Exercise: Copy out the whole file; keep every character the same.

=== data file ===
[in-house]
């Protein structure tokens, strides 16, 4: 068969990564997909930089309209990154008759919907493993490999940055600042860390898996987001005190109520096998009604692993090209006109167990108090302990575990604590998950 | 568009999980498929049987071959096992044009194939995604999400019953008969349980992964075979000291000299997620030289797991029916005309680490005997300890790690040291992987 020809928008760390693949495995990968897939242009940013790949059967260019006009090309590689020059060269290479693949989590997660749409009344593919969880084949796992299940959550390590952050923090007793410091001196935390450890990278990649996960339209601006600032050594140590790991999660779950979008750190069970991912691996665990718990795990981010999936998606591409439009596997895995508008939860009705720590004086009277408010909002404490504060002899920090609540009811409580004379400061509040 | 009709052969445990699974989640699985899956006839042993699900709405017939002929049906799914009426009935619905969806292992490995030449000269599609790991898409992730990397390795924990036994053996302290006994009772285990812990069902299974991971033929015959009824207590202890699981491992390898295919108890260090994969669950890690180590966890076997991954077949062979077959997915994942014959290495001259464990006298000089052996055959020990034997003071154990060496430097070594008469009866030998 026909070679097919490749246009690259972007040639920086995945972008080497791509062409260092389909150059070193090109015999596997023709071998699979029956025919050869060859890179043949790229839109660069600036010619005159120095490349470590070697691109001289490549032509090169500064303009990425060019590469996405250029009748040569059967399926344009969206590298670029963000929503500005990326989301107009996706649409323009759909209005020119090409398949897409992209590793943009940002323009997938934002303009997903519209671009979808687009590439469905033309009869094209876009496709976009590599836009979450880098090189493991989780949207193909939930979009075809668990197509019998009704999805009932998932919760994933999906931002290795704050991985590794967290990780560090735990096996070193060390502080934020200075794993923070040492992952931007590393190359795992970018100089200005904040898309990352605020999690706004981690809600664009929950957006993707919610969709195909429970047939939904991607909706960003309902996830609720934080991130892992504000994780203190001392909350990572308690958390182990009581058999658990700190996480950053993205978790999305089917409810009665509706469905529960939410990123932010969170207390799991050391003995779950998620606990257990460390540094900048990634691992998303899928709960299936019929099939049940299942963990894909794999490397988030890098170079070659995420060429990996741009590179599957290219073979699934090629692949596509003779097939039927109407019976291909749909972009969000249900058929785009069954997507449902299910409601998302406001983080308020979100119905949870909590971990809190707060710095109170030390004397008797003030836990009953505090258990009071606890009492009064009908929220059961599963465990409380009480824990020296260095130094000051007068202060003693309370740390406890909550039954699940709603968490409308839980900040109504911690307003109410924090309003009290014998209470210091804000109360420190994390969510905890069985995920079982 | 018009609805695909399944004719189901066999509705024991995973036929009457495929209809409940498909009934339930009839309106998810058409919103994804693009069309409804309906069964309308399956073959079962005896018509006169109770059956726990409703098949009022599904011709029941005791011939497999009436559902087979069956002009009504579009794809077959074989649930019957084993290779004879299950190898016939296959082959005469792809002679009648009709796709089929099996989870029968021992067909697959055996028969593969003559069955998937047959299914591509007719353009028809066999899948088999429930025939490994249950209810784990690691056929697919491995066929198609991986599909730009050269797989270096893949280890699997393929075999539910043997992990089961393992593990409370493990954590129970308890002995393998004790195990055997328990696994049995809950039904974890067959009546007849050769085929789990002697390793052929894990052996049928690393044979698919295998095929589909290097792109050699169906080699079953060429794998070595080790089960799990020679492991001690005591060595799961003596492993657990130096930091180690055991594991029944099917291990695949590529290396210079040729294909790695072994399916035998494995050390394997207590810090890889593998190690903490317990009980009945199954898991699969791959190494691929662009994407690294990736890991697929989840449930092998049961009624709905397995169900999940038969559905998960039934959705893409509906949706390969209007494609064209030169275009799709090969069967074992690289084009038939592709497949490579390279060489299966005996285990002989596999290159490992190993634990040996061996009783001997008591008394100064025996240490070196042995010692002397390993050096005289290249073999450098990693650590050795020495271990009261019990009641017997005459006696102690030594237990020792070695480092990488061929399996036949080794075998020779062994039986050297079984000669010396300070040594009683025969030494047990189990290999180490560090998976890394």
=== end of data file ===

[in-house]
């Protein structure tokens, strides 16, 4: 068969990564997909930089309209990154008759919907493993490999940055600042860390898996987001005190109520096998009604692993090209006109167990108090302990575990604590998950 | 568009999980498929049987071959096992044009194939995604999400019953008969349980992964075979000291000299997620030289797991029916005309680490005997300890790690040291992987 020809928008760390693949495995990968897939242009940013790949059967260019006009090309590689020059060269290479693949989590997660749409009344593919969880084949796992299940959550390590952050923090007793410091001196935390450890990278990649996960339209601006600032050594140590790991999660779950979008750190069970991912691996665990718990795990981010999936998606591409439009596997895995508008939860009705720590004086009277408010909002404490504060002899920090609540009811409580004379400061509040 | 009709052969445990699974989640699985899956006839042993699900709405017939002929049906799914009426009935619905969806292992490995030449000269599609790991898409992730990397390795924990036994053996302290006994009772285990812990069902299974991971033929015959009824207590202890699981491992390898295919108890260090994969669950890690180590966890076997991954077949062979077959997915994942014959290495001259464990006298000089052996055959020990034997003071154990060496430097070594008469009866030998 026909070679097919490749246009690259972007040639920086995945972008080497791509062409260092389909150059070193090109015999596997023709071998699979029956025919050869060859890179043949790229839109660069600036010619005159120095490349470590070697691109001289490549032509090169500064303009990425060019590469996405250029009748040569059967399926344009969206590298670029963000929503500005990326989301107009996706649409323009759909209005020119090409398949897409992209590793943009940002323009997938934002303009997903519209671009979808687009590439469905033309009869094209876009496709976009590599836009979450880098090189493991989780949207193909939930979009075809668990197509019998009704999805009932998932919760994933999906931002290795704050991985590794967290990780560090735990096996070193060390502080934020200075794993923070040492992952931007590393190359795992970018100089200005904040898309990352605020999690706004981690809600664009929950957006993707919610969709195909429970047939939904991607909706960003309902996830609720934080991130892992504000994780203190001392909350990572308690958390182990009581058999658990700190996480950053993205978790999305089917409810009665509706469905529960939410990123932010969170207390799991050391003995779950998620606990257990460390540094900048990634691992998303899928709960299936019929099939049940299942963990894909794999490397988030890098170079070659995420060429990996741009590179599957290219073979699934090629692949596509003779097939039927109407019976291909749909972009969000249900058929785009069954997507449902299910409601998302406001983080308020979100119905949870909590971990809190707060710095109170030390004397008797003030836990009953505090258990009071606890009492009064009908929220059961599963465990409380009480824990020296260095130094000051007068202060003693309370740390406890909550039954699940709603968490409308839980900040109504911690307003109410924090309003009290014998209470210091804000109360420190994390969510905890069985995920079982 | 018009609805695909399944004719189901066999509705024991995973036929009457495929209809409940498909009934339930009839309106998810058409919103994804693009069309409804309906069964309308399956073959079962005896018509006169109770059956726990409703098949009022599904011709029941005791011939497999009436559902087979069956002009009504579009794809077959074989649930019957084993290779004879299950190898016939296959082959005469792809002679009648009709796709089929099996989870029968021992067909697959055996028969593969003559069955998937047959299914591509007719353009028809066999899948088999429930025939490994249950209810784990690691056929697919491995066929198609991986599909730009050269797989270096893949280890699997393929075999539910043997992990089961393992593990409370493990954590129970308890002995393998004790195990055997328990696994049995809950039904974890067959009546007849050769085929789990002697390793052929894990052996049928690393044979698919295998095929589909290097792109050699169906080699079953060429794998070595080790089960799990020679492991001690005591060595799961003596492993657990130096930091180690055991594991029944099917291990695949590529290396210079040729294909790695072994399916035998494995050390394997207590810090890889593998190690903490317990009980009945199954898991699969791959190494691929662009994407690294990736890991697929989840449930092998049961009624709905397995169900999940038969559905998960039934959705893409509906949706390969209007494609064209030169275009799709090969069967074992690289084009038939592709497949490579390279060489299966005996285990002989596999290159490992190993634990040996061996009783001997008591008394100064025996240490070196042995010692002397390993050096005289290249073999450098990693650590050795020495271990009261019990009641017997005459006696102690030594237990020792070695480092990488061929399996036949080794075998020779062994039986050297079984000669010396300070040594009683025969030494047990189990290999180490560090998976890394």